My Solution to Google Chrome & Safari Double Firing the mouseup Event when Selecting Text

I needed to write a quick bit of code today to track when a user selects any text on a page. The key was to bind a method to the “mouseup” event which would grab the selected text and do something with it. This was plain ‘ole JS and thankfully Dean Edwards and Tino Zijdel had created a nice cross-browser event handler routine which worked great. And David Walsh has a nice post on similar functionality using MooTools & jQuery so I was able to leverage some of that code that deals with grabbing the selected text:

function findSelected() {
	if(window.getSelection) { 
		return window.getSelection(); 
	else if(document.getSelection) { 
		return document.getSelection(); }
	else {
		var selection = document.selection && document.selection.createRange();
		if(selection.text) { 
			return selection.text; }
		return false;
	return false;

function getSelectedText() {
	var selected = findSelected();
	if(selected && (selected = new String(selected).replace(/^\s+|\s+$/g,''))) {
		alert( selected );

From there it was just a matter of actually binding the method to “mouseup”:


All of this seemed great and it worked perfectly in Internet Explorer and Firefox but when I tried it on Chrome, I found an issue. When I would select the whole line of text an alert box would appear which was expected but when I closed the box and clicked on any whitespace in the viewport, the alert box would reappear! To see it in action, try these steps:

  1. Using Chrome or Safari, open this page:
  2. Using your mouse select the whole line of the text and release. An alert box should appear.
  3. Close the alert box and click on any whitespace in the viewport.

In both Chrome and Safari, you should see that a second alert box is displayed containing the selected text. This doesn’t happen in Firefox or IE. It also won’t happen if you only select part of the text. It has to be the whole line.

After quite a bit of debugging, running it by John Resig & Pete Higgins and running short on time, I decided to create a work-around which resolved the issue. By using a closure to keep a persistent copy of the last selected text, I can compare that value to the newly selected text and if it matches the persistent copy, I can ignore it. It’s a very basic way to filter out the second call being done by Chrome & Safari:

getSelectedText = (function() {
	var selected = "";
	return (function() {
		var currSelection = findSelected();
		if (selected != currSelection) {
			selected = currSelection;
			if(selected && (selected = new String(selected).replace(/^\s+|\s+$/g,''))) {
				alert( selected );

Here’s the working demo.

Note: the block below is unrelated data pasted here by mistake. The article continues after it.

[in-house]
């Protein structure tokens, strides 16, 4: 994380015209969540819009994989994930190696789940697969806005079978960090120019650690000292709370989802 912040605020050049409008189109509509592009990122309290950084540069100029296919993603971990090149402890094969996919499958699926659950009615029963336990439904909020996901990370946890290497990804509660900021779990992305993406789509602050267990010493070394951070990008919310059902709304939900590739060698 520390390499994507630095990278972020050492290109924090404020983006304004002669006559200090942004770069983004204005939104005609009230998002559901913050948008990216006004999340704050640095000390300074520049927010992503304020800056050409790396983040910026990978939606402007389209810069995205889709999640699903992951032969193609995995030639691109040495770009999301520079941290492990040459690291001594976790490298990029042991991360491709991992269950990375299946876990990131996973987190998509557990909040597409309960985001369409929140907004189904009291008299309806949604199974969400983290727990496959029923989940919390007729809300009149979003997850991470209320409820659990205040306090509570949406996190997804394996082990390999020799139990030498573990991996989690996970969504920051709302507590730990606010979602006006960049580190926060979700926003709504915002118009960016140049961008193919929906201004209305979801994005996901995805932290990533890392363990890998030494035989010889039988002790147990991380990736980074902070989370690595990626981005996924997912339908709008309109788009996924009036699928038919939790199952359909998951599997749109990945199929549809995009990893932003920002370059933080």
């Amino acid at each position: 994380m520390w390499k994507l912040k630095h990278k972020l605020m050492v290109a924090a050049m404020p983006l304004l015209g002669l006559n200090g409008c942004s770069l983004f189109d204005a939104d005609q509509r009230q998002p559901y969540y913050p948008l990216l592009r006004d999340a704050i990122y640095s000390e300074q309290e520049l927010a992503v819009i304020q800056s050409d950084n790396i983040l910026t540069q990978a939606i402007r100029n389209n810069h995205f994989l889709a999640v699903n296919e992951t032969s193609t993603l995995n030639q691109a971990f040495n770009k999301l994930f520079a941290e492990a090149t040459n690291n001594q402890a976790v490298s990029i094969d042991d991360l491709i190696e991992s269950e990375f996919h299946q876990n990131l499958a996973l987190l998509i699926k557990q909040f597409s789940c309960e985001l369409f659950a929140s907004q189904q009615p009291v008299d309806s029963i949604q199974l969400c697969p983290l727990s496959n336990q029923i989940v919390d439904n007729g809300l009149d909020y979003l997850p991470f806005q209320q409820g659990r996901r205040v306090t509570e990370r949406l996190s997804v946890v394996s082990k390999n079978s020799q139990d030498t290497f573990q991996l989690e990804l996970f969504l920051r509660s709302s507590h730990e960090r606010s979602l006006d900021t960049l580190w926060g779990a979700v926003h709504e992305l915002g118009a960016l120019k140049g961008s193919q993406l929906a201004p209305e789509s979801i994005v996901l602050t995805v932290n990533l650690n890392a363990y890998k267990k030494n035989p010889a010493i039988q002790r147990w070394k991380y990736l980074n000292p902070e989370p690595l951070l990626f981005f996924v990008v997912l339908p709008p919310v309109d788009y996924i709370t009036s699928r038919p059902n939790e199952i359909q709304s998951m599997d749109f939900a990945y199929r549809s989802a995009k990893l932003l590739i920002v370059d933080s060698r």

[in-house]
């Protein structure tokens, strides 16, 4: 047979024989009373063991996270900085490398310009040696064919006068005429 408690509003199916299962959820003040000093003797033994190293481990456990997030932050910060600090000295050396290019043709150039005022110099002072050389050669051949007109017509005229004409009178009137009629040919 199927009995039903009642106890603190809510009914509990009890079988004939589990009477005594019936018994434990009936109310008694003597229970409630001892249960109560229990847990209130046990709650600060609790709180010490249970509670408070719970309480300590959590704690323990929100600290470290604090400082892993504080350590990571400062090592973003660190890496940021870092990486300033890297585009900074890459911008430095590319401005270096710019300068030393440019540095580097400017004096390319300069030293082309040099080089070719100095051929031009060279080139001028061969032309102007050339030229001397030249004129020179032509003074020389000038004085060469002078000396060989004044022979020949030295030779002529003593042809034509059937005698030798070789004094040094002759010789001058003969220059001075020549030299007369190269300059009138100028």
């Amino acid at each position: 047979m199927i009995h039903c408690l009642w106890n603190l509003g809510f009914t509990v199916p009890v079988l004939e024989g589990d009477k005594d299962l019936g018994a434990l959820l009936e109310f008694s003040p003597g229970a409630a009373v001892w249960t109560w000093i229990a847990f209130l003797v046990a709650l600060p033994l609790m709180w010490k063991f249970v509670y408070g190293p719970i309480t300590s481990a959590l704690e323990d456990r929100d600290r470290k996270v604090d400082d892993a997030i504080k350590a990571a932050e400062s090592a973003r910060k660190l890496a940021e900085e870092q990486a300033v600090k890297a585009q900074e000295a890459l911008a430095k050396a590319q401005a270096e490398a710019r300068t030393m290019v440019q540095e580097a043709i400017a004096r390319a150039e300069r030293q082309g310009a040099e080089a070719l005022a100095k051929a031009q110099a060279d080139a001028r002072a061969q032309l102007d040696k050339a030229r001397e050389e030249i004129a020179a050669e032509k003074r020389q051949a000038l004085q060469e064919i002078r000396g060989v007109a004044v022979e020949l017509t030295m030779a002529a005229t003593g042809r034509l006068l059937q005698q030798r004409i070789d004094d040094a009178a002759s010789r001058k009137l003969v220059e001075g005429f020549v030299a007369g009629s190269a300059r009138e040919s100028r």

Now I acknowledge that this is not the ideal solution and I need to determine what the browser inconsistency is here. It seems like it might be Webkit-related since it only affects Chrome & Safari so I’ll have to dig further into that. For now, though, the closure works and since I don’t do a circular reference between any DOM or JS objects, it looks like memory leaks shouldn’t be an issue.

Rey Bango


  1. Rey,
    you have setup an on “mouseup” event so it is normal it fires each time you release the mouse button. You are filtering “mouseup” to act only if a selection exists, that’s ok. Unfortunately the difference between the browsers you mention is that in Firefox the selection is cleared as soon as the next “mousedown” while in Safari/Chrome it is cleared on “mouseup” so when fired your filtering will still find a selection active on Safari/Chrome, thus the second alert you see.

    This is how you can alternatively fix that problem, just add these lines:

    function clearSelectedText() {
    if (window.getSelection) {
    } else if (document.getSelection) {
    } else {
    var selection = document.selection && document.selection.createRange();
    if (selection.text) {

    addEvent(document, “mousedown”, clearSelectedText);

    Hope this help fix it and explain what happens in Safari/Chrome, I wouldn’t mark this as a bug. Have fun.


    • Thank you so much for looking at this Diego. Your solution worked like a charm and no need for a closure. Very awesome. I’d still be interested in knowing why Google & Safari (Webkit?) implement this behavior while IE & Firefox do it differently. It just continues to show how the lack of consensus among browser makers makes development that much harder for us. :(

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